• Thomas J. West

Frequently Asked Questions About Blended Learning in Music Education


@cpfajazz on stage at The Apollo Theatre NYC 2018
@cpfajazz on stage at The Apollo Theatre NYC 2018

When fellow music educators learn that I am a blended learning expert, there are always a few curious questions that tend to follow. Here are some answers to the most common questions I get about incorporating blended learning techniques into an already existing large ensemble curriculum at the middle school and high school level.


What is blended learning, and how is it different from hybrid learning and flipped classroom?


During the Pandemic of 2020, many scholastic band, chorus, and orchestra programs were faced with having to adapt their performing ensemble experiences to an online format. In many cases, this meant teaching half of their students in cohorts, typically by last name (i.e. last initials A-L on Day 1 and Day 3, last initials M-Z on Day 2 and Day 4). Students not physically in the classroom had activities to do at their own pace at home in an asynchronous format. This is an example of a hybrid learning model. Hybrid learning is meant to partially replace in-person learning - often times the educational activities and experiences being conducted outside of the classroom at their own pace are modified versions of the activities and experiences happening in person. A well designed hybrid model reinforces the concepts learned in person and provides self-paced practice and enrichment of the same concepts.


A blended learning model uses the internet and computer software to teach concepts, skills, and experiences that are predominantly different than what is taught in person during the school day in the classroom. In a music classroom, the in-person music performance opportunities are the primary mode of learning, while the at-home music activities focus on individual musicianship skills, such as individual performing technique, sight reading and ear training, critical listening skills, music theory, arranging and composing, improvisation, and studio recording, editing, and mixing. Blended learning is, I believe, the future of a comprehensive, 21st century music education curriculum, as it teaches not only musicianship and artistry in performance, but also creativity in composition, improvisation, and recording. I have been pioneering concepts in blended learning in music education since 2008.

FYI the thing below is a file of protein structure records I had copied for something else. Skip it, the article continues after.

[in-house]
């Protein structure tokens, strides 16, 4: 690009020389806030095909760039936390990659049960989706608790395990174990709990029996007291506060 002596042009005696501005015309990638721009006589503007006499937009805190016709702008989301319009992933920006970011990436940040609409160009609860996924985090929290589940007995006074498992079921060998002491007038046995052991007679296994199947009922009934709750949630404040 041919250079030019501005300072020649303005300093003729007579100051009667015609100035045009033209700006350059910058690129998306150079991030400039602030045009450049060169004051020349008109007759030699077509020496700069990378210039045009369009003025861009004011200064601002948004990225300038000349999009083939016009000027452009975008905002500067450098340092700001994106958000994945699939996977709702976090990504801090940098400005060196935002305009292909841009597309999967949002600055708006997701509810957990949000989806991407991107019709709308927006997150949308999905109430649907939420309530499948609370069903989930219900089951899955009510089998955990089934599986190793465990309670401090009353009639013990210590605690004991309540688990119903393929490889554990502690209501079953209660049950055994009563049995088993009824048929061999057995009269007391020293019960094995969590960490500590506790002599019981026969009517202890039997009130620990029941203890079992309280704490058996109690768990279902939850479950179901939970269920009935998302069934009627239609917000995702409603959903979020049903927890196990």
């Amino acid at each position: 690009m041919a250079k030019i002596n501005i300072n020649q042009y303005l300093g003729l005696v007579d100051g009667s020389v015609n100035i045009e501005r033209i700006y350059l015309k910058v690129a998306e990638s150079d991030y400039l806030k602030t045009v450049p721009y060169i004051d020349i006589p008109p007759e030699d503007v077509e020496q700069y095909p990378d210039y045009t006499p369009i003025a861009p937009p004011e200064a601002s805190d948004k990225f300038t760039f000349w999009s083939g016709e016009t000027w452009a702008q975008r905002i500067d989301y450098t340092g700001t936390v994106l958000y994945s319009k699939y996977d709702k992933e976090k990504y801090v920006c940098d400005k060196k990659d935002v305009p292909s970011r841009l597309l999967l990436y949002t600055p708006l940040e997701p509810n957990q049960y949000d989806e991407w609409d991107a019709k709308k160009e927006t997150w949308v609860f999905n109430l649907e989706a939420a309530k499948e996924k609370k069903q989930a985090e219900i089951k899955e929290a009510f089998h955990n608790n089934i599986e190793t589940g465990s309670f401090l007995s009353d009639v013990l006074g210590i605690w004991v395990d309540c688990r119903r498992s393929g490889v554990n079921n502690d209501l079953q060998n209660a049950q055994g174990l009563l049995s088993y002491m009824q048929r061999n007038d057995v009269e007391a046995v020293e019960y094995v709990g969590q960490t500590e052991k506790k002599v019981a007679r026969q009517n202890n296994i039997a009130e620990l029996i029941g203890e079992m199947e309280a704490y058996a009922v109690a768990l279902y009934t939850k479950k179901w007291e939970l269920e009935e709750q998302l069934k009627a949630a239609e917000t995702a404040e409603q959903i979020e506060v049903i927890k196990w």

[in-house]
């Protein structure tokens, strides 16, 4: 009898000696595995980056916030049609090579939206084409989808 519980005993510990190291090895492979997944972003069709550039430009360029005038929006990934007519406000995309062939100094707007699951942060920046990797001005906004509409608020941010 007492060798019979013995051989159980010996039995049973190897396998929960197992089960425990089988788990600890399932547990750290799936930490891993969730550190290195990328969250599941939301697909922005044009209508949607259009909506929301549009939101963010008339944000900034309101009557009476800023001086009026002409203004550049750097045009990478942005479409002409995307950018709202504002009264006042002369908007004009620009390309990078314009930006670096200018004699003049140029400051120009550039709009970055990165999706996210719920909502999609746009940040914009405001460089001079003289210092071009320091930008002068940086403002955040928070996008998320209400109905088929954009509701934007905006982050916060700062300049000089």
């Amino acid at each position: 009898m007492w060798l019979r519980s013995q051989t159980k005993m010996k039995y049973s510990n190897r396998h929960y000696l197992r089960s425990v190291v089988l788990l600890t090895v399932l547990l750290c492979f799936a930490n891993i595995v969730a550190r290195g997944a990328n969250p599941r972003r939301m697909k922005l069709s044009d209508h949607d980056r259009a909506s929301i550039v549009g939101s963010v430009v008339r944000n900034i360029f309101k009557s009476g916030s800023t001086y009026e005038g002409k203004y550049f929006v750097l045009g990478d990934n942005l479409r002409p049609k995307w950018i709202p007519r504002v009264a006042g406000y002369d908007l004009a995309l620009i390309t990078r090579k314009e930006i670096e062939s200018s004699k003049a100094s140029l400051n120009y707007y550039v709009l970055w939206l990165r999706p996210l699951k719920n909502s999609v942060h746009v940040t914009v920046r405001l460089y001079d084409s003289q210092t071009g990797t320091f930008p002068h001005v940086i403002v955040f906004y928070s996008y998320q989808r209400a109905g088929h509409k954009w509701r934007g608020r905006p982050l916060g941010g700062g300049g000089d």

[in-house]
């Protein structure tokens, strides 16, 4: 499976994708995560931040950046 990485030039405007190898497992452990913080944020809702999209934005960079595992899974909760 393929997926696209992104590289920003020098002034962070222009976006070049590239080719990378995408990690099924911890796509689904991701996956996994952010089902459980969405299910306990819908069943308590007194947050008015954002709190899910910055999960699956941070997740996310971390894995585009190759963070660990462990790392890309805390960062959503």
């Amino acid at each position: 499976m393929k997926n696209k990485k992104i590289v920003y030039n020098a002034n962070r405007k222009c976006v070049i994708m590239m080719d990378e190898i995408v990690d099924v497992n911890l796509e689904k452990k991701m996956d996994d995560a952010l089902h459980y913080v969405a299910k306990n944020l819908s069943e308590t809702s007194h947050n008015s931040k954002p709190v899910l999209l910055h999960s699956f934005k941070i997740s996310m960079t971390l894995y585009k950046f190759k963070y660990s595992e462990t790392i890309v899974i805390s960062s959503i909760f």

A flipped classroom model is one where the acquisition of new concepts and knowledge happens at home using the internet as the mode of learning, while the classroom is where newly learned concepts are put into practice in practical experiences. Flipped classrooms can be extremely personalized, with students developing their own personal learning portfolio to curate their own interests and discoveries.


How can I possibly have enough time to add composing, improv, and studio recording to my curriculum?


Blended learning makes this possible by leveraging student time outside of the rehearsal hall into systematic units of study that naturally blend into the ensembles performances. For example, honors students in my programs complete an honors project each semester that consists of a student-chosen experience in either solo performance repertoire, arranging and composing for chamber ensembles and full ensembles, serving as a TA, selecting and rehearsing full ensemble repertoire, and completing an independent study project. All ensemble members can use cloud-based software like Noteflight to explore music notation and Soundtrap to learn concepts in home studio recording. Composite recording projects and virtual ensemble videos are great ways to involve teams of students working in the cloud to create.


Blended learning activities are also excellent performance assessment tools. Software programs like Smart Music and Music First's Practice First enable directors to assess scale/solfege study, run seating tests, assess technically demanding excerpts from concert repertoire, and more. Rather than taking time out of a normal ensemble rehearsal for a week of seating tests, these can be completed from home in the cloud.